Halleria lucida                                               Maesa lanceolata                                      Trema orientalis                             Dichrostachys cinerea

For further information on individual plant species visit the Plantzafrica website:

Acacia zanthophloea Fever treeAlbizia adianthifolia Flat-crown

Apodytes dimidiata White pear

Baphia racemosa Natal camwood

Bridelia micrantha Mitzeeri

Calodendrum capense Cape chestnut

Celtis africana White stinkwood

Croton sylvaticus Forest fever-berry

Cussonia spicata Common cabbage tree

Dichrostachys capensis Sickle bush

Dovyalis caffra Kei-apple

Dracaena aletriformis Large-leaved dragon tree

Erythrina humeana Dwarf Coral tree

Erythrina lysistemon Common Coral tree

Ficus natalensis Natal fig

Ficus sur Broom cluster fig

Gardenia volkensi i Bushveld gardenia

Halleria lucida Tree fuchsiaHarpephyllum caffrum Wild plum

Heteropyxis natalensis Lavendar Tree

Macaranga capensis Wild Poplar

Millettia grandis Umzimbeet

Polygala myrtifolia September bush

Protorhus longifolia Red Beech

Psoralea pinnata Fountain bush

Rauvolfia caffra Quinine tree

Rhamnus prinoides BlinkBlaar

Rothmannia globosa September bells

Schotia bracheypetala Weeping boer-bean

Strelitzia nicolai Natal wild banana

Syzygium cordatum Waterberry

Trichilia emetica Natal mahogany

Tecomaria capensis Cape honeysuckle

Trema orientalis Trema orientalis

Trees of the Year 2013:

Kloof Conservancy have kindly allowed us to use their info page on the 2013 Trees of the Year. View their site for more information on information for the Kloof /Gillitts area:


Each year the Department of Water Affairs and Forestry nominate one “common” and one “rare” species of tree as Trees of the Year

For 2013 one common and two rare species have been nominated as follows:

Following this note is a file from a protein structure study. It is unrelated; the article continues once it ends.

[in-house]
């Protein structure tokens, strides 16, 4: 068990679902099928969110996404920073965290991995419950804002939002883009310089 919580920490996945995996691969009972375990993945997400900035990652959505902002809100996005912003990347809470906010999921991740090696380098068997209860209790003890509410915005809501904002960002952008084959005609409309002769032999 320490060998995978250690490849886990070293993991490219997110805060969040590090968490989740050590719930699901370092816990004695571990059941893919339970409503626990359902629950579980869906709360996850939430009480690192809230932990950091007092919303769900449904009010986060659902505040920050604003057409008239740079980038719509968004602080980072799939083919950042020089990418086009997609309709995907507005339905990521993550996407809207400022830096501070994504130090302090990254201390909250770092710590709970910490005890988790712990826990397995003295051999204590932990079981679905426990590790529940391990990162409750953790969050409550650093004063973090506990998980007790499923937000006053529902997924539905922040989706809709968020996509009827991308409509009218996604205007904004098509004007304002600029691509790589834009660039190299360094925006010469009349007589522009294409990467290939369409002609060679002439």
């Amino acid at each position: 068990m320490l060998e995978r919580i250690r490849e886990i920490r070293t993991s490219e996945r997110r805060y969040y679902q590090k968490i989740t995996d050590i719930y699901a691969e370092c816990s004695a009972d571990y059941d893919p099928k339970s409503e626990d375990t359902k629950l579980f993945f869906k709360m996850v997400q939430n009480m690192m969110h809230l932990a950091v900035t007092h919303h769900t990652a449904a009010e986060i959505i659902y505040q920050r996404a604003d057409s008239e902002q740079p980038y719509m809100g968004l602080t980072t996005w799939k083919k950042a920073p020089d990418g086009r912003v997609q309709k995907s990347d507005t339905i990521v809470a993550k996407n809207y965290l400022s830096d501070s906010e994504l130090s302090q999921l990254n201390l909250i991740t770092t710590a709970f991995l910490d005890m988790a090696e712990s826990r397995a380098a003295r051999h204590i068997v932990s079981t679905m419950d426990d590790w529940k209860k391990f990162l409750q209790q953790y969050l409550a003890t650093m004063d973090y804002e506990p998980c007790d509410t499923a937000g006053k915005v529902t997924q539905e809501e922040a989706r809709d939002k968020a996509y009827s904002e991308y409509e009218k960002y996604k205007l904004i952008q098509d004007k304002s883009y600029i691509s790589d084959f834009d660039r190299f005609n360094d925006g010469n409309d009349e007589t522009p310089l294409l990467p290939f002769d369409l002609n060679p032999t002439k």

Blossom Tree

Virgilia oroboides

Cross-berry Tree

Grewia occidentalis

Powderpuff Tree

Barringtonia racemosa

Virgilia oroboides


Grewia occidentalis


Barringtonia racemosa

The common tree of the year for 2013 is the Virgilia oroboides (Blossom Tree). This tree is native to a small, narrow strip along the southeastern coast of South Africa. Virgilia oroboides is found below 1 200 m in a narrow strip along the coast from the Cape Peninsula to George. As it is not indigenous to the Kloof /Gillitts area we would not recommend it be planted up here.

There are two rare species for 2013. The first is the Grewia occidentalis commonly know as the Cross-berry Tree. This attractive indigenous shrub may be found in a variety of habitats ranging from arid karoo, coastal dune bush, evergreen montane forest and wooded grasslands. The cross-berry is an important species in traditional medicine and is used for a variety of purposes. Bruised bark soaked in hot water is used to treat wounds. Pounded bark, used regularly as a shampoo, was believed to prevent hair from turning grey. Parts of the plant were used to treat impotence and sterility, and root extracts were used to help in childbirth. The Cross-berry Tree is indigenous to Kloof/Gillitts and can be found in the Krantzkloof Nature Reserve.

The second rare tree of the year for 2013 is the Barringtonia racemosa or Powderpuff Tree. Barringtonia racemosa is mainly a coastal mangrove species that thrives under very humid, moist conditions and can tolerate salty conditions. It is common along tropical and subtropical coasts in the Indian Ocean, starting at the east coast of South Africa. It is a beautiful tree but it is not a species indigenous to the general Kloof/Gillitts area.

Information source:

The 2013 Tree of the Year poster can be obtained free by e-mailing (you will need ato pay postage) or you can download a free PDF version at